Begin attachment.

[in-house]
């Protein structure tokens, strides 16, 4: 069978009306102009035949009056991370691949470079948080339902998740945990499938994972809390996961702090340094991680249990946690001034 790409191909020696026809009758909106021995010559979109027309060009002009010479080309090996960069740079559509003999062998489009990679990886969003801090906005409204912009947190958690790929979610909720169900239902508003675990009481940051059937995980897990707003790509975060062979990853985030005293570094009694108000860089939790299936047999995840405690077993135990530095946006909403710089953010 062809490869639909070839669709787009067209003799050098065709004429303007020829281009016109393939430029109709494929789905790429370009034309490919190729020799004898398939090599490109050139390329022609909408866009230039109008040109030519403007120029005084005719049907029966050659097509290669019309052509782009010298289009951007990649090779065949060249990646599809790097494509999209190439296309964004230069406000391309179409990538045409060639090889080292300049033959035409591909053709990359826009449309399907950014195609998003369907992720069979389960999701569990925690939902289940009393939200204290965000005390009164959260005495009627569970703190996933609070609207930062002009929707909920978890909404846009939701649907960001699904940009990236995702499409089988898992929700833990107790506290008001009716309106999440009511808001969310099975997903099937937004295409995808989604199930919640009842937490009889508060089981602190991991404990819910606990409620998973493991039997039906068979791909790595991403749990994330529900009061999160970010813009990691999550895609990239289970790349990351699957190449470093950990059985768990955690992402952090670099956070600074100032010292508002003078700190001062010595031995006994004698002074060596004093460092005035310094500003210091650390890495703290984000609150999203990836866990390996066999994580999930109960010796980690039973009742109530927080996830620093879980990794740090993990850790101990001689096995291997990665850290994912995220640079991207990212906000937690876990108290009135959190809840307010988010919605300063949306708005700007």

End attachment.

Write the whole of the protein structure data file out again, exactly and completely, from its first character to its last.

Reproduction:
[in-house]
């Protein structure tokens, strides 16, 4: 069978009306102009035949009056991370691949470079948080339902998740945990499938994972809390996961702090340094991680249990946690001034 790409191909020696026809009758909106021995010559979109027309060009002009010479080309090996960069740079559509003999062998489009990679990886969003801090906005409204912009947190958690790929979610909720169900239902508003675990009481940051059937995980897990707003790509975060062979990853985030005293570094009694108000860089939790299936047999995840405690077993135990530095946006909403710089953010 062809490869639909070839669709787009067209003799050098065709004429303007020829281009016109393939430029109709494929789905790429370009034309490919190729020799004898398939090599490109050139390329022609909408866009230039109008040109030519403007120029005084005719049907029966050659097509290669019309052509782009010298289009951007990649090779065949060249990646599809790097494509999209190439296309964004230069406000391309179409990538045409060639090889080292300049033959035409591909053709990359826009449309399907950014195609998003369907992720069979389960999701569990925690939902289940009393939200204290965000005390009164959260005495009627569970703190996933609070609207930062002009929707909920978890909404846009939701649907960001699904940009990236995702499409089988898992929700833990107790506290008001009716309106999440009511808001969310099975997903099937937004295409995808989604199930919640009842937490009889508060089981602190991991404990819910606990409620998973493991039997039906068979791909790595991403749990994330529900009061999160970010813009990691999550895609990239289970790349990351699957190449470093950990059985768990955690992402952090670099956070600074100032010292508002003078700190001062010595031995006994004698002074060596004093460092005035310094500003210091650390890495703290984000609150999203990836866990390996066999994580999930109960010796980690039973009742109530927080996830620093879980990794740090993990850790101990001689096995291997990665850290994912995220640079991207990212906000937690876990108290009135959190809840307010988010919605300063949306708005700007």